Work Esteem And Re-Branding Of Technical Education And Vocational Training From The Perspective Of Parents, Teachers And Apprentice
Keywords:Secondary School Students, Parents, Apprentices, Re-branding, Work Esteem
Several issues were raised from the study of technical and vocational education: low pay, no career path for their future, unable to get admission to university, and finally technical education and vocational training are perceived to be for school dropouts and special needs students (the disabled) (Ahmad Esa , 2010; Ramlee, 1999; Wancott, 2000; Gray, 1997; Stone, 1993; Kang and Bishop, 1986). Although various efforts have been undertaken by several agencies to encourage technical education and vocational training to the public, students and parents still prefer academic education to vocational education. Why does this phenomenon still exist despite the publicity given by many agencies? Do parents, students, teachers and school counselors, and various related parties understand the system of vocational education? Aren’t there sufficient promotion arranged? Aren’t there enough "success stories" of those doing technical education and vocational training brought to light by local media? This qualitative study was conducted in two zones, namely, the north (Kedah) and central zone (Selangor), two schools were chosen from each zone; one school in the city (Kajang) and one from the rural (Dengkil), which are sufficient to get the views of parents and teachers. The results showed that there was a positive response from parents and teachers about the work reputation and re-branding of technical education and vocational training. Technical and vocational fields are no longer targeted for weak students; on the other hand this study has shown that parents believe that girls too can become successful mechanics. Now parents and teachers are encouraging students to pursue their field of interest, and no longer judge them based on test results per se to take up tertiary education. The path of technical education and vocational training can be advanced to university level and continued abroad. There are suggestions that opportunity should also be given to students learning Arabic or Islamic studies to pursue technical education and vocational training. Openness to technical education and vocational training can improve the image, work esteem and the re-branding of its career path to achieve the status of industrialized nation in 2020. Some implications of the study have been submitted for policy makers to take proactive steps in generating and enhancing the promotion of technical and vocational training.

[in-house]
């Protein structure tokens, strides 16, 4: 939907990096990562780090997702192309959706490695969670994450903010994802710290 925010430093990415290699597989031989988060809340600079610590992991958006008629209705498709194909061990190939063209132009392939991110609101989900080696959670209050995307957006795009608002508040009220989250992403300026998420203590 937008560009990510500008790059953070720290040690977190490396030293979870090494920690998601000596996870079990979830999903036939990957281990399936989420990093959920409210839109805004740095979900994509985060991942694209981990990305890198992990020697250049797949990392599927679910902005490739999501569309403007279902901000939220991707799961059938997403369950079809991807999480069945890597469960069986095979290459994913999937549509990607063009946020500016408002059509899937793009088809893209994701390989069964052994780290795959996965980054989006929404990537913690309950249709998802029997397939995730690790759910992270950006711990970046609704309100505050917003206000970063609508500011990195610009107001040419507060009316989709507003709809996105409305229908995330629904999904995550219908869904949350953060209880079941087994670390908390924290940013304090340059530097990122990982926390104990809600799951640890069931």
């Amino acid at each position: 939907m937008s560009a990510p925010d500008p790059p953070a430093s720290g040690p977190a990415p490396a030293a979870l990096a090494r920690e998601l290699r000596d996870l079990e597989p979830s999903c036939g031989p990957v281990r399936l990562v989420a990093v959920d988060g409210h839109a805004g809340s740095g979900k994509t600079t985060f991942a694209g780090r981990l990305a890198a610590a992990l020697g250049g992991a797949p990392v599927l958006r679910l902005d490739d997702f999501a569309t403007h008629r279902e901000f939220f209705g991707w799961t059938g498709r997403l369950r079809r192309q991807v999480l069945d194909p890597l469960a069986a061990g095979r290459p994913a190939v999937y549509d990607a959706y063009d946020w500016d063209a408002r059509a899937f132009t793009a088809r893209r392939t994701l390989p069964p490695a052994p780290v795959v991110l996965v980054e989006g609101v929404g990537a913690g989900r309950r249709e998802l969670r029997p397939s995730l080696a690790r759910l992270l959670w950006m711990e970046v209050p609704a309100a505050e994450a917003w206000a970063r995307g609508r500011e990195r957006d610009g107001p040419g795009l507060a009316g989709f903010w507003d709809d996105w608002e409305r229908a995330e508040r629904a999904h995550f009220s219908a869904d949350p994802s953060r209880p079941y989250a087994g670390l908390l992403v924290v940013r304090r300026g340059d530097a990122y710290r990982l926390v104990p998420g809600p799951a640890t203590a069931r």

How to Cite